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Re: XP assumption, was Re: [XP] "Code must be commented"

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  • Russel A. Hill
    ... I don t think I d agree that logging is *necessarily* tied to a particular implementation. There are plenty of times that we simple assert that the
    Message 1 of 185 , Sep 29, 2003
      Robert Blum wrote:

      >>In our applications we have several interfaces that produce
      >>intermediate states that are difficult to test, including FPGA
      >>configurartion, I2C, SMBus, and such. We'd already built a
      >>MockMemoryBlock for testing our RAMTester. We added logging behavior
      >>to it and now we use it to test those interfaces. We get to make
      >>assertions on the memory accesses made, their order, how many there
      >>are, etc...
      >>
      >>
      >
      >Sounds like a good thing to do. It's along the lines of the
      >compile-time instrumentation thing I was talking about.
      >
      >I'm still giving up on the benefits of the tests actually driving the
      >design, (logging information always seems to be closely tied to a
      >particular implementation) but at least it will give me better test
      >coverage.
      >
      >
      I don't think I'd agree that logging is *necessarily* tied to a
      particular implementation. There are plenty of times that we simple
      assert that the control regsiter(s) have the desired values. It's
      important to note that we only use this method of testing when we must.

      In our case, we have several interfaces that share a common timing
      diagram. i.e. sending a given bitstream over either interface will
      result in the same waveform. However, the interfaces have different
      requirements at a higher level. Most of the interfaces (I2C, SMBus, and
      one /Other/) must support bi-directional data transfers in short
      bursts. Optimization is not an issue but, flexibility is. One of the
      interfaces, FPGA configuration, is unidirectional (output only) and
      optimization is an issue (3M-bits, one at a time). The bidirectional
      interfaces do all their work by reading the I/O registers, altering the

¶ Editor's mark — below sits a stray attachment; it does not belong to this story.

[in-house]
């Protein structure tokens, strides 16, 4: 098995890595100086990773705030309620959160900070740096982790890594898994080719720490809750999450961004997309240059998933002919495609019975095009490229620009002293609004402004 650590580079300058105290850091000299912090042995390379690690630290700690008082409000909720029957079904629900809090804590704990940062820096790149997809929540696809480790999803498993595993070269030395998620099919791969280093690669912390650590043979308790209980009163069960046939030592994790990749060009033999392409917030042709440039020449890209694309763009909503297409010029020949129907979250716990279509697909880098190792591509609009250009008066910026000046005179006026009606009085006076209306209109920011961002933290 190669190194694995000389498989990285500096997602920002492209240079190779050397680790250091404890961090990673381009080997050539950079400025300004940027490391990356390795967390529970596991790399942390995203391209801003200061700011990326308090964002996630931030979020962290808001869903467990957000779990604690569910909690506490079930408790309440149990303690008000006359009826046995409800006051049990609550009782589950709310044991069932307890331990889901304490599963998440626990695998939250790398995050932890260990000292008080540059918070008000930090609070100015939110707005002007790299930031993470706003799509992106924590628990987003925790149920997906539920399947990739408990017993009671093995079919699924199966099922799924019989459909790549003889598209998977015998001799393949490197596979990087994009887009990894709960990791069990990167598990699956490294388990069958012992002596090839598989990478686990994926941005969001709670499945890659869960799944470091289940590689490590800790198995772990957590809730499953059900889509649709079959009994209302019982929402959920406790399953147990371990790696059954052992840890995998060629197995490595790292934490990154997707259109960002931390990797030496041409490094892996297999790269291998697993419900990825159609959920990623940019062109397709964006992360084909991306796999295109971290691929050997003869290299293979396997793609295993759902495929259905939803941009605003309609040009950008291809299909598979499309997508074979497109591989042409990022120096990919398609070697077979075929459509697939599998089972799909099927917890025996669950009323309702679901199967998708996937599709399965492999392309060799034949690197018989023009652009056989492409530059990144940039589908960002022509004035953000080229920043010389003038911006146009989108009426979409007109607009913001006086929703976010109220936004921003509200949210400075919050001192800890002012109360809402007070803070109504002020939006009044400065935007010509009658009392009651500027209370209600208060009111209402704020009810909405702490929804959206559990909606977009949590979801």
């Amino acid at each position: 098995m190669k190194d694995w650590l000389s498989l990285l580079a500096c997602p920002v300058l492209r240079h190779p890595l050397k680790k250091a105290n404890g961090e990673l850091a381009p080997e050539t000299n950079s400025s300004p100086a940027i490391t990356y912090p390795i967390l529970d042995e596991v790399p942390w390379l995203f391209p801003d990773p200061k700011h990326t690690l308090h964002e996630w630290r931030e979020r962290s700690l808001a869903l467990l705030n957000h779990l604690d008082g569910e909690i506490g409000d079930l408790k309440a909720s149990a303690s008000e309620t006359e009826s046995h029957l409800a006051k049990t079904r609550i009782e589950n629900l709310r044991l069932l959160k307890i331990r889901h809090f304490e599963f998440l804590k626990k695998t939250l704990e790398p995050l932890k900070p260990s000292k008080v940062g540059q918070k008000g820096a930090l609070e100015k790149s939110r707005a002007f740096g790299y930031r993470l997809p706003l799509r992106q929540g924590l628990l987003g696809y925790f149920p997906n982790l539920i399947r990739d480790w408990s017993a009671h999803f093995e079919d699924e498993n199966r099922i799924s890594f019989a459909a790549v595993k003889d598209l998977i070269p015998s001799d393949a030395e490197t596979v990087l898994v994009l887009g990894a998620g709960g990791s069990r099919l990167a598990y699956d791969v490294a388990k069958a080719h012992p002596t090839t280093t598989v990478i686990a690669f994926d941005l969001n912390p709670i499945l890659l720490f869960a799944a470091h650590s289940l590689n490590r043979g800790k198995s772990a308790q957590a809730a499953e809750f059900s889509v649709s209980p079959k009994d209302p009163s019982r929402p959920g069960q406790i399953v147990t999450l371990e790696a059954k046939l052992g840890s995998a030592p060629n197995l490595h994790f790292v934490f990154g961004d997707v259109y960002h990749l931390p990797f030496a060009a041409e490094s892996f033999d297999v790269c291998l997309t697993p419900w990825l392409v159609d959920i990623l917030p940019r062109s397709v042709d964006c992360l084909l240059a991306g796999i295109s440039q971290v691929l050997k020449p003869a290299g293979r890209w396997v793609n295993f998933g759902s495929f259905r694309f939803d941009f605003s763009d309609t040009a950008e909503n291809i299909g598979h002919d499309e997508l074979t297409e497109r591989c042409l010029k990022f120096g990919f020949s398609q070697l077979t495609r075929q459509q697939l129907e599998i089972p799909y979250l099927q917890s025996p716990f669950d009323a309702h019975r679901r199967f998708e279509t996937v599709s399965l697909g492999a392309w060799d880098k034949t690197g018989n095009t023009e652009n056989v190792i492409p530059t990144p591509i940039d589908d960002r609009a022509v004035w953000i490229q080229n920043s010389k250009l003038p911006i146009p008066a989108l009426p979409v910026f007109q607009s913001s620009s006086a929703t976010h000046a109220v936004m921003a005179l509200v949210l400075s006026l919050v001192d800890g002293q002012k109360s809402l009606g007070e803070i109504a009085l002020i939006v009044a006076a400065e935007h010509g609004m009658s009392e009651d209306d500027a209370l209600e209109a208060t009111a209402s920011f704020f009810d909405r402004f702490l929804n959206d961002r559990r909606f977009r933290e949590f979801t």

bits as needed, and re-writing the I/O register. This allows us to use
      common behavior in an existing ControlRegister class to set the state of
      specific bits. The FPGA configuration simply takes too long using this
      model (1m40s). The current implementation of the FPGA configuration
      caches the values of the I/O registers, and precomputes the writes
      required to send any given byte (the precomputed transfer table is 24KB
      in size). Using this approach, FPGA configuration requires less than 30s.

      Our tests reflect this difference in implementation. Both the
      bidirectional and the unidirectional tests assert each and every read
      and write. It occurrs to me (as I write this) that the bidirectional
      tests could ignore all the reads, except the ones that are required to
      get an input bit. This would make the tests less implementation
      specific because we'd only be asserting the transfers that have
      meaning. It would also make the tests more complex because we'd have to
      selectively ignore read accesses.

      The FPGA configuration's optimization has at least some documentation in
      the tests, in that the lack of read transfers is explicit (even if the
      precomputation is not). I suppose whether this is valuable to express
      in the tests would be worth discussing.

      Each of these interfaces has a set of low level tests using this method.
      The bidirectional tests share an extracted fixture with methods to
      assert common fragements (startCondition, stopCondition, writeByte,
      readByte, writeBit, readBit, acknowledge). As a result, the test
      implementations read very easily (almost like documentation). The FPGA
      configuration has not such structure, its just a bitstream. Thus, the
      set of extracted fixture methods isn't as rich.
    • jrb32002
      ... Mu, another person jumping to conclusions. ;-) I grant you, a running project which is cancelled when nothing in the environment has changed could indeed
      Message 185 of 185 , Oct 6 1:30 PM
        --- In extremeprogramming@yahoogroups.com, "Jeff Grigg"
        <jeffgrigg@c...> wrote:

        > Another failed XP project.

        Mu, another person jumping to conclusions. >;-) I grant you, a
        running project which is cancelled when nothing in the environment has
        changed could indeed be a failed project -- more often it's really a
        management failure to put resources to better use. Cancelling a
        running project when the environment changes so as to invalidate the
        purpose of the project is neither project success nor failure, it's
        *management* success.

        Joseph Beckenbach
        lead XP tester
        Eidogen, Inc.
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